Now is an important time for agriculture. Gene editing can be used to make precise and targeted changes to an organism’s genetic code in a way that can mimic traditional breeding, making it more resistant to pests and healthier. It allows the development of new crop varieties that are eaten and are more resilient to drought and heat associated with climate change.
For centuries, traditional breeders have used our understanding of genetics to breed plant cultivars with desirable traits. Gene editing allows precision breeding to make the same types of genetic changes in a much more efficient and precise manner, greatly reducing the time required to create new breeds. Precision breeding is a powerful and important tool to feed a growing world population while addressing the challenges of biodiversity and climate change.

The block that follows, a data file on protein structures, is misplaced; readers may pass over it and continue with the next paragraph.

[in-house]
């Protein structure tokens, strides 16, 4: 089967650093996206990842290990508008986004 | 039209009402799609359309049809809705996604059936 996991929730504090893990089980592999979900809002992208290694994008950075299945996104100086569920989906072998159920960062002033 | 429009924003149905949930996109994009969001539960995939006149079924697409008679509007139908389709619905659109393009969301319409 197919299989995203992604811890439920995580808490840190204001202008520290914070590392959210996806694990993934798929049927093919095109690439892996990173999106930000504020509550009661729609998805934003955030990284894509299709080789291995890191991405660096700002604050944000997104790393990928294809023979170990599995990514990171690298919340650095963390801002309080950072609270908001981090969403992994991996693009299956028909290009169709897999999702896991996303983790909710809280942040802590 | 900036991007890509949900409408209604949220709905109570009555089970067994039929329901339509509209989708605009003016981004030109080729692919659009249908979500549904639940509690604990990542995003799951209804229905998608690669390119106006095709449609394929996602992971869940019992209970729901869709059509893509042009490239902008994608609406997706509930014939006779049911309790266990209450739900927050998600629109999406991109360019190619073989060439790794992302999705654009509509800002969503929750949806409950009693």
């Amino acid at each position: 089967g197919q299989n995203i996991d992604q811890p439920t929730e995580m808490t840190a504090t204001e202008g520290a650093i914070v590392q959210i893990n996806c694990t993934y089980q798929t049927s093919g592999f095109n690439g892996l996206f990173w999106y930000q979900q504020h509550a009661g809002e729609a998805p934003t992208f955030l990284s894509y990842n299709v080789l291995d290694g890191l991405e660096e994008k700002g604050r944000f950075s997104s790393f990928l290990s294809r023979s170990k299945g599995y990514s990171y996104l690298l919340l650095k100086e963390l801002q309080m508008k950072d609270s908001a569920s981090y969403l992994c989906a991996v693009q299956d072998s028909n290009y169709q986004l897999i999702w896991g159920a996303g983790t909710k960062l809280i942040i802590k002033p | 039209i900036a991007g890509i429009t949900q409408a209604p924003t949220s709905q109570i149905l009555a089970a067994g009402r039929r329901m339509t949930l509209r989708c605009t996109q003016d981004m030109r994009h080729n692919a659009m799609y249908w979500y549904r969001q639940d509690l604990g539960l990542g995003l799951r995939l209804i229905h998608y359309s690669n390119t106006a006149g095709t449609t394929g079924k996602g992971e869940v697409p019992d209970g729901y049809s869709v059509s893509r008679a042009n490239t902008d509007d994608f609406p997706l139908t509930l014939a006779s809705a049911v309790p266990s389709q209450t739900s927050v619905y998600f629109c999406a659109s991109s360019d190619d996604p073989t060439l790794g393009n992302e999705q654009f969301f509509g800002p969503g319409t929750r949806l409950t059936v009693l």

Professor Nigel Halford, crop scientist at Rothamstead Research, said:
It will be very exciting for this bill to pass the Senate. Because it paves the way for this powerful technology to be used to improve crops, not just research.
We are already lagging behind much of the world in the application of precision breeding technology and we strongly hope that the bill will be enacted as soon as possible.
The bill is:
- Exclude plants and animals produced by precision breeding techniques from regulatory requirements governing the environmental release and marketing of GMOs (genetically modified organisms).
- Introduce two notification systems. One for precision breeding organisms used for research purposes and one for marketing purposes. The information collected will be published on the GOV.UK public registry.
- Establish a proportional regulatory system for precision-bred animals to ensure animal welfare is protected. No animal regulatory changes will be introduced until this system is in place.
- Establish a new science-based approval process for food and feed products developed using precision-bred plants and animals.
Opportunities brought by the new law:
weather resistant wheat